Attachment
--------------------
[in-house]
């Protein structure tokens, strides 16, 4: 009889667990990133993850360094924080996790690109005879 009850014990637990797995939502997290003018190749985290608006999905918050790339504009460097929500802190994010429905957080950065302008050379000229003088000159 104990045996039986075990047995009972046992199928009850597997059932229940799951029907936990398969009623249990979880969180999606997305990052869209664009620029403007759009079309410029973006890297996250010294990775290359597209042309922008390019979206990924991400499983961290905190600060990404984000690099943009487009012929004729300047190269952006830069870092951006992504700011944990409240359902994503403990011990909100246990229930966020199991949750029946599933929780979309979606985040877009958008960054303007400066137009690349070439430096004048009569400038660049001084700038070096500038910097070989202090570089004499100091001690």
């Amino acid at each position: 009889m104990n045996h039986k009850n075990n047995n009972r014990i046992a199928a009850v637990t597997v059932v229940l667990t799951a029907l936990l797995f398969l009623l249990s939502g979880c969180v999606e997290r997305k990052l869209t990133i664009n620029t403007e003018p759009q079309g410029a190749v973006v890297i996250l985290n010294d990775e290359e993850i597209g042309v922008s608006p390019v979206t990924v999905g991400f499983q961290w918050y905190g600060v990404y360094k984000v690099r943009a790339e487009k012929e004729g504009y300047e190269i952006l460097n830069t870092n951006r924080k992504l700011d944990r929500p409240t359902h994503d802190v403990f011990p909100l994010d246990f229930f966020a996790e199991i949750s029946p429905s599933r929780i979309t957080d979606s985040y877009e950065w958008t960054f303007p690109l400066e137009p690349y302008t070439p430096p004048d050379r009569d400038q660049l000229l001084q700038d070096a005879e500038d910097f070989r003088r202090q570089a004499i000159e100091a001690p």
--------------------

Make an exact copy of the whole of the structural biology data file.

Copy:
[in-house]
């Protein structure tokens, strides 16, 4: 009889667990990133993850360094924080996790690109005879 009850014990637990797995939502997290003018190749985290608006999905918050790339504009460097929500802190994010429905957080950065302008050379000229003088000159 104990045996039986075990047995009972046992199928009850597997059932229940799951029907936990398969009623249990979880969180999606997305990052869209664009620029403007759009079309410029973006890297996250010294990775290359597209042309922008390019979206990924991400499983961290905190600060990404984000690099943009487009012929004729300047190269952006830069870092951006992504700011944990409240359902994503403990011990909100246990229930966020199991949750029946599933929780979309979606985040877009958008960054303007400066137009690349070439430096004048009569400038660049001084700038070096500038910097070989202090570089004499100091001690």
């Amino acid at each position: 009889m104990n045996h039986k009850n075990n047995n009972r014990i046992a199928a009850v637990t597997v059932v229940l667990t799951a029907l936990l797995f398969l009623l249990s939502g979880c969180v999606e997290r997305k990052l869209t990133i664009n620029t403007e003018p759009q079309g410029a190749v973006v890297i996250l985290n010294d990775e290359e993850i597209g042309v922008s608006p390019v979206t990924v999905g991400f499983q961290w918050y905190g600060v990404y360094k984000v690099r943009a790339e487009k012929e004729g504009y300047e190269i952006l460097n830069t870092n951006r924080k992504l700011d944990r929500p409240t359902h994503d802190v403990f011990p909100l994010d246990f229930f966020a996790e199991i949750s029946p429905s599933r929780i979309t957080d979606s985040y877009e950065w958008t960054f303007p690109l400066e137009p690349y302008t070439p430096p004048d050379r009569d400038q660049l000229l001084q700038d070096a005879e500038d910097f070989r003088r202090q570089a004499i000159e100091a001690p």